Grounds for Divorce in Thailand

Grounds for Divorce in Thailand. In Thailand, as in many countries, the decision to dissolve a marriage is never easy. While divorce is often a last resort, understanding the legal grounds and procedures can make the process smoother and less daunting. This article aims to shed light on the grounds for divorce in Thailand, helping couples navigate this challenging time with clarity and confidence.

Legal Grounds for Divorce

Thailand’s legal system recognizes both fault-based and no-fault grounds for divorce. Below are the primary grounds under which a divorce can be sought:

  1. Adultery: One of the most common grounds for divorce, adultery refers to one spouse engaging in a sexual relationship outside of marriage. Proof of adultery is crucial for filing a divorce petition on this ground.
  2. Unreasonable Behavior: This includes any behavior by one spouse that makes it intolerable for the other to continue living together. Examples may include physical or emotional abuse, substance abuse, or financial irresponsibility.
  3. Abandonment: If one spouse has deserted the other for a continuous period of at least one year without consent or justifiable reason, the deserted spouse may file for divorce on these grounds.
  4. Separation: Couples living separately for a continuous period of at least three years may seek a divorce by mutual consent. Both parties must agree to the divorce and provide evidence of their separate living arrangements.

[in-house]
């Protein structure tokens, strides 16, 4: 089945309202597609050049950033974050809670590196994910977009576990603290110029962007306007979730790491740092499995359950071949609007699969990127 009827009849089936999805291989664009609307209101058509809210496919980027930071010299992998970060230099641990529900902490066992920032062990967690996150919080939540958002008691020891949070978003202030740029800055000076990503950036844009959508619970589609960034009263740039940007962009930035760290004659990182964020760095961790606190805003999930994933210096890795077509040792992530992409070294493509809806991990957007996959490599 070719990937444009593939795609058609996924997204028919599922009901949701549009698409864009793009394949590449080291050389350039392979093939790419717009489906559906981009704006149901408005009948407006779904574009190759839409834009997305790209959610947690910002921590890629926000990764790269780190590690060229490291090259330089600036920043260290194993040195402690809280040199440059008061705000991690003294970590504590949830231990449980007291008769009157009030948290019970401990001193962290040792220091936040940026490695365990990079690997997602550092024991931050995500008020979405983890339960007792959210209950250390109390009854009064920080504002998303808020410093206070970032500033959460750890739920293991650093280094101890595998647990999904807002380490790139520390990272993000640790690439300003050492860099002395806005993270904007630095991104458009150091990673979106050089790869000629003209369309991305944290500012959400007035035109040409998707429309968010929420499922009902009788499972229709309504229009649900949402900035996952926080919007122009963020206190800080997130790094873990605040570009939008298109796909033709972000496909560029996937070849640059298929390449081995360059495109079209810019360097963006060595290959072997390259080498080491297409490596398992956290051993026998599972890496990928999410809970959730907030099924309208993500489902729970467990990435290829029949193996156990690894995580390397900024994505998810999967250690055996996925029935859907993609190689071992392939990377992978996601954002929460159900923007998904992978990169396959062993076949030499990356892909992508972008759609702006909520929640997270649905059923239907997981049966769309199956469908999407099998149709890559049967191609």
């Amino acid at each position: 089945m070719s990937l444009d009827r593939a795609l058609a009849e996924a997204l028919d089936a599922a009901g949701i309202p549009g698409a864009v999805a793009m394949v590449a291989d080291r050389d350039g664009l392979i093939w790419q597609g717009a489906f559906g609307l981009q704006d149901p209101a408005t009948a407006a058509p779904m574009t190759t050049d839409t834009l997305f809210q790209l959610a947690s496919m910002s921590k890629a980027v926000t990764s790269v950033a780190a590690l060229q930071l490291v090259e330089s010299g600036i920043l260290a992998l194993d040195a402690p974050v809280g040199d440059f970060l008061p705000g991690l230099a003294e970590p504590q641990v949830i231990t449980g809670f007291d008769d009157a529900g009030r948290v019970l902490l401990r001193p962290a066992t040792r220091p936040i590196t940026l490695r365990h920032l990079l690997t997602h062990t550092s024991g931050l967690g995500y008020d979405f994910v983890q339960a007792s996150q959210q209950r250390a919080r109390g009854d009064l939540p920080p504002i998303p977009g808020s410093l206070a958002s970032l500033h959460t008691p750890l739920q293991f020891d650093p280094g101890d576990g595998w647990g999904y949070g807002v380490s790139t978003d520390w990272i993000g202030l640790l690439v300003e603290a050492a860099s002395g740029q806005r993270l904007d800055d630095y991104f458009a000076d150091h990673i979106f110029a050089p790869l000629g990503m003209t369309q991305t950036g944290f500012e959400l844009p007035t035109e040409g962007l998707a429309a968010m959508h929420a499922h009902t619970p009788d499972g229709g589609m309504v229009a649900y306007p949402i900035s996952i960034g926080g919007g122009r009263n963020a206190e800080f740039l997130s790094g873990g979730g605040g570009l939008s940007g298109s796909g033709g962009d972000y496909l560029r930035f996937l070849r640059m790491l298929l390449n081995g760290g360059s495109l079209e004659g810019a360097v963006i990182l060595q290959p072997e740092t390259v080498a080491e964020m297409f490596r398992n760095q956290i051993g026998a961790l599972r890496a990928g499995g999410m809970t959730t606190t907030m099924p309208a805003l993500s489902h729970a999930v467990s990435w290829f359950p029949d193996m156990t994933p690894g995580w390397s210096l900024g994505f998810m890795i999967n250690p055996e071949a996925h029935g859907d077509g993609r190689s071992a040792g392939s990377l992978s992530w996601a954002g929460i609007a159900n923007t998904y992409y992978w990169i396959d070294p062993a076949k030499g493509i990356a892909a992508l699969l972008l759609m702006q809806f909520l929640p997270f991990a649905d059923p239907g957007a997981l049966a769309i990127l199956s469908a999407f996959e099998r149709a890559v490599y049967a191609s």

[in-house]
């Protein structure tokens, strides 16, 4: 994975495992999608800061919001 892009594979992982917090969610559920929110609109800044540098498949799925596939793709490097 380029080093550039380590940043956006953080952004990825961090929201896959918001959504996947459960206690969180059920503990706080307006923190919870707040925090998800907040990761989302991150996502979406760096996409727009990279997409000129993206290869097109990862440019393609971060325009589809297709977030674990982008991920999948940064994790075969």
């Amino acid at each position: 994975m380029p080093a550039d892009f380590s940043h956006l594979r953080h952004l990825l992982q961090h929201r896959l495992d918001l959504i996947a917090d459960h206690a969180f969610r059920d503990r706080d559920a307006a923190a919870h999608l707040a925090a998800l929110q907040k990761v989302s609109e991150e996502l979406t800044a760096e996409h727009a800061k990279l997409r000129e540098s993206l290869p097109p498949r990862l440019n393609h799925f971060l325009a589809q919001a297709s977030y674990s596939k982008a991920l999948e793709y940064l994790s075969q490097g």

5. Incarceration: If one spouse is sentenced to imprisonment for a period of more than one year, the other spouse may file for divorce.
  6. Mental Illness: If one spouse has been deemed mentally ill by a medical professional for at least three years and the condition is deemed incurable, the other spouse may seek a divorce.

Legal Procedures for Divorce

The divorce process in Thailand typically involves the following steps:

  1. Consultation with a Lawyer: Before initiating the divorce process, it’s advisable to consult with a qualified lawyer specializing in family law. They can provide guidance on the grounds applicable to your situation and assist with the legal proceedings.
  2. Filing a Divorce Petition: The divorce petition, outlining the grounds for divorce and any supporting evidence, must be submitted to the district court in the province where the marriage was registered or where either spouse resides.
  3. Mediation and Counseling: In some cases, the court may require the couple to undergo mediation or counseling to explore the possibility of reconciliation before granting a divorce.
  4. Court Hearing and Judgment: If reconciliation is not possible, the court will proceed with the divorce hearing. Both parties may present their case, and the court will render a judgment based on the evidence and applicable laws.
  5. Finalizing the Divorce: Once the divorce is granted, both parties must register the divorce certificate at the district office (Amphur) where the marriage was registered to finalize the divorce legally.


Navigating the grounds for divorce in Thailand can be complex and emotionally challenging. However, by understanding the legal grounds, consulting with legal professionals, and approaching the process with patience and respect, couples can navigate this transition with dignity and clarity. Whether seeking divorce due to adultery, unreasonable behavior, or other grounds recognized by Thai law, it’s essential to seek legal guidance and support to ensure a fair and equitable resolution for all parties involved.

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